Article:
Global Power and the Green Economy


This year’s World Economic Forum in Davos marked the end of globalization and the rise of regionalism. Indeed, it ushered in a new architecture in global governance and a new reformulation of the role of multilateral institutions. The world order that was structured after World War II, the dissolution of the Soviet Union and the end of the Cold War that gave rise to the unipolar hegemonic power of the U.S. came to an end.

The end of that unipolar world gave way to a new tripolar world order with three powers vying for control of the world: the U.S., China and Russia. India is a fourth power seeking to participate in that feast, moving between the three with autonomy and its own agenda, but it has yet to show its cards. Other regional powers have also emerged, such as Brazil, Turkey, Iran, Indonesia, South Africa, Egypt and Nigeria, which, hand in hand with the BRICS countries, are set to play a strong global role.

On the one hand, the U.S. and Britain lead the seven most developed economies in the West. Hence the Anglosphere’s move, along with NATO, to provoke the war in Ukraine against Russia in order to break Germany, the leading European economy, and in the process, the rest of Europe, and turn the European countries into vassals to preserve its global hegemony.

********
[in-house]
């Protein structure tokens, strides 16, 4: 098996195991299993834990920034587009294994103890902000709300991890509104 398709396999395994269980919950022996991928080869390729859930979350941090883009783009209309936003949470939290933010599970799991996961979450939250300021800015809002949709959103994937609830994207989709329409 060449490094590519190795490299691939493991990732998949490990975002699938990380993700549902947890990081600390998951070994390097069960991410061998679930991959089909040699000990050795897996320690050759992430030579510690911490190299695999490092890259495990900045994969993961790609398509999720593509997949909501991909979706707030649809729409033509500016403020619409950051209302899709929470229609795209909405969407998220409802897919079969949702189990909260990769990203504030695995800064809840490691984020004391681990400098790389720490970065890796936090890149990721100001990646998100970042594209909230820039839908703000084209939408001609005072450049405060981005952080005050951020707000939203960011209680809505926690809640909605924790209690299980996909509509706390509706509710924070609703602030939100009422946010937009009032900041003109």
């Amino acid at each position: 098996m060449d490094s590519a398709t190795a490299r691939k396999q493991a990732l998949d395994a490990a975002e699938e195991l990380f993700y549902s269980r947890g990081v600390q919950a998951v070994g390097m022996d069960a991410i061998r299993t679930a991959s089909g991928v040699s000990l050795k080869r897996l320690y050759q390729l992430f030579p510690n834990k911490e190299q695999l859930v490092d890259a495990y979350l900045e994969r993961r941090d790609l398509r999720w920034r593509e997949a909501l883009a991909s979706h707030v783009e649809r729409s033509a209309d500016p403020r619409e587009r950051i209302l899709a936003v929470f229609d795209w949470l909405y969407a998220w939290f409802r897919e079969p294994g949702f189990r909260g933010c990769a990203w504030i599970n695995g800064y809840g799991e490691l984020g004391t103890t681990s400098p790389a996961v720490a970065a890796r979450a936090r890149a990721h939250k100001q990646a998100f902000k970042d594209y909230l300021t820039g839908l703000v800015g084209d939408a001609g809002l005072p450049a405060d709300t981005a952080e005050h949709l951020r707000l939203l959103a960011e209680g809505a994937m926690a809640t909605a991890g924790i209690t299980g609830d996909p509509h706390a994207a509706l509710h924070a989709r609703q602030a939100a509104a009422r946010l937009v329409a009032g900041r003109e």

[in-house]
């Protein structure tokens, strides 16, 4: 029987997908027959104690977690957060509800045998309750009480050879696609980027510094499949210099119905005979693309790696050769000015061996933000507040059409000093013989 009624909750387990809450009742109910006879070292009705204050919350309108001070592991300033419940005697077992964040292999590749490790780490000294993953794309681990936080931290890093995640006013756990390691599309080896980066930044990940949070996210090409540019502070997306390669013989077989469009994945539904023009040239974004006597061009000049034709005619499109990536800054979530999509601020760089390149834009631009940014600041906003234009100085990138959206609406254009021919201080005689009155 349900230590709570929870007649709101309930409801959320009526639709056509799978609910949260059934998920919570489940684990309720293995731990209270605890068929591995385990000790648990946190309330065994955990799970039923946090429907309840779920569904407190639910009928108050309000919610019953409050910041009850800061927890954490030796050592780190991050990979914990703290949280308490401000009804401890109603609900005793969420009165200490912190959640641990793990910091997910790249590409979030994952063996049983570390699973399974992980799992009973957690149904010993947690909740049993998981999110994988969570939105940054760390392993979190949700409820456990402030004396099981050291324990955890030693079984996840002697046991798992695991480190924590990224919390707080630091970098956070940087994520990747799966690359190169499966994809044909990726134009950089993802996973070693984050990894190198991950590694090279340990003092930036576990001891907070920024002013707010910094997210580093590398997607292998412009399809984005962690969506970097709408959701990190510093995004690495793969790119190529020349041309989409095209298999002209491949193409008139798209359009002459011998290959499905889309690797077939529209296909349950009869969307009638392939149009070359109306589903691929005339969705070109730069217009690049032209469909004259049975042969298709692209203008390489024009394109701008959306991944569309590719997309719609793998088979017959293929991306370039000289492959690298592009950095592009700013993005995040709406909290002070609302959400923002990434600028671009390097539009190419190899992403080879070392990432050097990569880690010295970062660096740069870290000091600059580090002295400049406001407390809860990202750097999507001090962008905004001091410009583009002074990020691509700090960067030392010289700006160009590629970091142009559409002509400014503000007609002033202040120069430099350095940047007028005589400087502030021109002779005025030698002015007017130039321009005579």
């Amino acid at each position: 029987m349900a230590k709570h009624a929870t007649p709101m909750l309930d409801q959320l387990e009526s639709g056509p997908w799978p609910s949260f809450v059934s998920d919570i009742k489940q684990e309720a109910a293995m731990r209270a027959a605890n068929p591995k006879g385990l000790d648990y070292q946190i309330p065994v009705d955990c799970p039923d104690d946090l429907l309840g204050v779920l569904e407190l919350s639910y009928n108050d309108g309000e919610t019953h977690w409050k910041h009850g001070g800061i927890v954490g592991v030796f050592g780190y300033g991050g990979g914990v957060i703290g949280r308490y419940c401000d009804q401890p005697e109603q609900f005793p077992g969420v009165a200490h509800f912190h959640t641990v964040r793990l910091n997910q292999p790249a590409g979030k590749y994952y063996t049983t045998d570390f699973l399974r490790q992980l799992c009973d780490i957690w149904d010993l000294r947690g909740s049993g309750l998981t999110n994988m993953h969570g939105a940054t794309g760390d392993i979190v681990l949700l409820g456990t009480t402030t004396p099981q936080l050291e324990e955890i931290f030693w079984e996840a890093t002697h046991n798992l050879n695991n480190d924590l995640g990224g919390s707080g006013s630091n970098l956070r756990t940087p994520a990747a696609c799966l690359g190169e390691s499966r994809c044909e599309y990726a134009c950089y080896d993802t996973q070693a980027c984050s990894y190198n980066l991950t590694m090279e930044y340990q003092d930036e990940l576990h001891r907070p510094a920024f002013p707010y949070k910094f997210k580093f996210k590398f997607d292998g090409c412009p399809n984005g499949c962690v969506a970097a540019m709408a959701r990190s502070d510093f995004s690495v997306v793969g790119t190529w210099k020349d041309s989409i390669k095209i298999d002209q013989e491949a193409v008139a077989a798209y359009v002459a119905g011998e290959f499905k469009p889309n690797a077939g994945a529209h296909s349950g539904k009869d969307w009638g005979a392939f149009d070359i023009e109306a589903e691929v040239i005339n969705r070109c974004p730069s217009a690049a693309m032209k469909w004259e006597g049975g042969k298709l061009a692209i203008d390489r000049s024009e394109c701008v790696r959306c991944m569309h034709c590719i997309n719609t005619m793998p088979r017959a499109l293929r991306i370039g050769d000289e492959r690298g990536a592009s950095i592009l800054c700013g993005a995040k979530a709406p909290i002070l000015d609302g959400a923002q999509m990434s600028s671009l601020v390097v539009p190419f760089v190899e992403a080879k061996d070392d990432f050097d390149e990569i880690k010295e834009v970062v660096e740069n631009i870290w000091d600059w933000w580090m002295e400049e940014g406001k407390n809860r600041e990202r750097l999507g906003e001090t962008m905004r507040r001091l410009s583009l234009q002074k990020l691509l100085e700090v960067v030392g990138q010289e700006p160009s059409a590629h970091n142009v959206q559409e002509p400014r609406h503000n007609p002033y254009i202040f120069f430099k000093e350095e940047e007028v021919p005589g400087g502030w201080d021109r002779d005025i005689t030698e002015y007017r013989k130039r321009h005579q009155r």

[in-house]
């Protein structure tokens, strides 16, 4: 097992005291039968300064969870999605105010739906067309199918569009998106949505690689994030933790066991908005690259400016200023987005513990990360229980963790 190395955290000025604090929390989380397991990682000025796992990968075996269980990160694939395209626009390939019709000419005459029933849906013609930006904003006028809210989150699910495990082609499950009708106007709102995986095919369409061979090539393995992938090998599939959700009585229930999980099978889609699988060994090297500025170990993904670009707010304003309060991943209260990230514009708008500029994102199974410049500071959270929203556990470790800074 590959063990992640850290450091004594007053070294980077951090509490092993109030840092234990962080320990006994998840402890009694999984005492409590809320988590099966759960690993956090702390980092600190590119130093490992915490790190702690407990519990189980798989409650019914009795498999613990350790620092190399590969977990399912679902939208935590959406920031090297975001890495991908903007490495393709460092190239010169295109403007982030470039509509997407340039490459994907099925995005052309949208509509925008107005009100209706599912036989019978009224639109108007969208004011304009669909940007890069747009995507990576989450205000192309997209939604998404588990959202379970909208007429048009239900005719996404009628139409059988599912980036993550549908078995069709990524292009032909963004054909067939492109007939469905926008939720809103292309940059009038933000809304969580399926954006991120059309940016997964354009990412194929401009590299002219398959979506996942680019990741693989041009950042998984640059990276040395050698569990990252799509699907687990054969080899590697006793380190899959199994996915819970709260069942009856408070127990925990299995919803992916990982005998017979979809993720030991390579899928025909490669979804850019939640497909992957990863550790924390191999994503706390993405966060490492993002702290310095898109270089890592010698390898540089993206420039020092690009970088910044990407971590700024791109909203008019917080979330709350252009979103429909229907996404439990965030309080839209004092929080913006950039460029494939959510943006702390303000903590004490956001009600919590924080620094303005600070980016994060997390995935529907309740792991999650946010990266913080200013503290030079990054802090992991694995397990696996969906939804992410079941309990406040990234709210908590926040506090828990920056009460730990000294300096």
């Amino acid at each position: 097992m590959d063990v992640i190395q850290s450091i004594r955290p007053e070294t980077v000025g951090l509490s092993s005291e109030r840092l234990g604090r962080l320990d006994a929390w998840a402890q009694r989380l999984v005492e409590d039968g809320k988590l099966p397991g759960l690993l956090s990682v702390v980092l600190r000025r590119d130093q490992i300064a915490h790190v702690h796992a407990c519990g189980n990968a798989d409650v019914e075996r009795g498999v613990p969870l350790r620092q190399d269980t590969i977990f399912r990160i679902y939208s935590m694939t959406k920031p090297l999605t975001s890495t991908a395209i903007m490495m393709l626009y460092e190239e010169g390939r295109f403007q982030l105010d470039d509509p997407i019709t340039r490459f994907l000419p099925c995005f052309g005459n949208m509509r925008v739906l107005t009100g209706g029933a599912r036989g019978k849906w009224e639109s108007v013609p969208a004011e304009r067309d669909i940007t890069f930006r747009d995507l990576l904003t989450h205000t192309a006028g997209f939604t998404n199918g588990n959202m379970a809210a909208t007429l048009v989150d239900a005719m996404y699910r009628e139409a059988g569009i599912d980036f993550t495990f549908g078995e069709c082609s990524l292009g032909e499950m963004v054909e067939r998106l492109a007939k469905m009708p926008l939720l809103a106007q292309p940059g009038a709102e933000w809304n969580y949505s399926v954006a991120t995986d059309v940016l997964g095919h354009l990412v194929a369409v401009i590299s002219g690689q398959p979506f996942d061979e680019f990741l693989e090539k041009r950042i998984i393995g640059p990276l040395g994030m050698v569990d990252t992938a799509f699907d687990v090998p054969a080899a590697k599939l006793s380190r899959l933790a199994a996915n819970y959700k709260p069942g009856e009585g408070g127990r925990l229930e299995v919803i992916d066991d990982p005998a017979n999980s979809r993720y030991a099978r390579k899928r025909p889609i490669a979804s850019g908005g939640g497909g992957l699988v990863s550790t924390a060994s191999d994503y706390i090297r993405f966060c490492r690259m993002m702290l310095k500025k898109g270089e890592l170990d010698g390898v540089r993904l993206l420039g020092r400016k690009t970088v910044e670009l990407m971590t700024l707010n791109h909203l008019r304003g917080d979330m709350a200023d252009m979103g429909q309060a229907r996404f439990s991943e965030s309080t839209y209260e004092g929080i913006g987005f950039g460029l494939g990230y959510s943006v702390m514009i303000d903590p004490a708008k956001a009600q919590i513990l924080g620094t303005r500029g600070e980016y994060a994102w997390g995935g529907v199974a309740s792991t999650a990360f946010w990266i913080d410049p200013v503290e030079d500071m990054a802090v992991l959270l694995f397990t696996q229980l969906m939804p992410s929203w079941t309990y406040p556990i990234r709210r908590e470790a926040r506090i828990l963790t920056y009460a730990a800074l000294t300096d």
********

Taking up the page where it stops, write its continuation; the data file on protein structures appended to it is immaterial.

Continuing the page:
On the other hand, China, Russia and India lead the bloc of the most developed economies in Asia and, with the geo-economic blocs of BRICS, the Shanghai Cooperation Organisation and others, control most of the economies of Asia, Africa and Latin America. A power that has the U.S. hegemony reeling as it faces its decline and the imperial resurgence of the Asian powers.

Its bid was to replace the neoliberal economic policies of the Washington consensus with the new Cornwall consensus, whose battleground is the green economy, clean energy and energy transition. The green economy is the new religion of Western power, a way for the U.S. to shake off its declining imperial powers and, through environmental policies, seek to stop the swing of the pendulum of global power from the West to Asia.

It sees the resurgence of former empires such as China, Russia, India, Iran and Turkey as a threat. China and Russia are decades ahead of them in advances in the control of new technologies and clean energy. And whoever controls the new technologies holds the key to world control.

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About Stephen Routledge 176 Articles
Stephen is the Head of a Portfolio Management Office (PMO) in a public sector organisation. He has over twenty years experience in project, programme and portfolio management, leading various major organisational change initiatives. He has been invited to share his knowledge, skills and experience at various national events. Stephen has a BA Honours Degree in History & English and a Masters in Human Resource Management (HRM). He has studied a BSc Language Studies Degree (French & Spanish) and is currently completing a Masters in Translation (Spanish to English). He has been translating for more than ten years for various organisations and individuals, with a particular interest in science and technology, poetry and literature, and current affairs.

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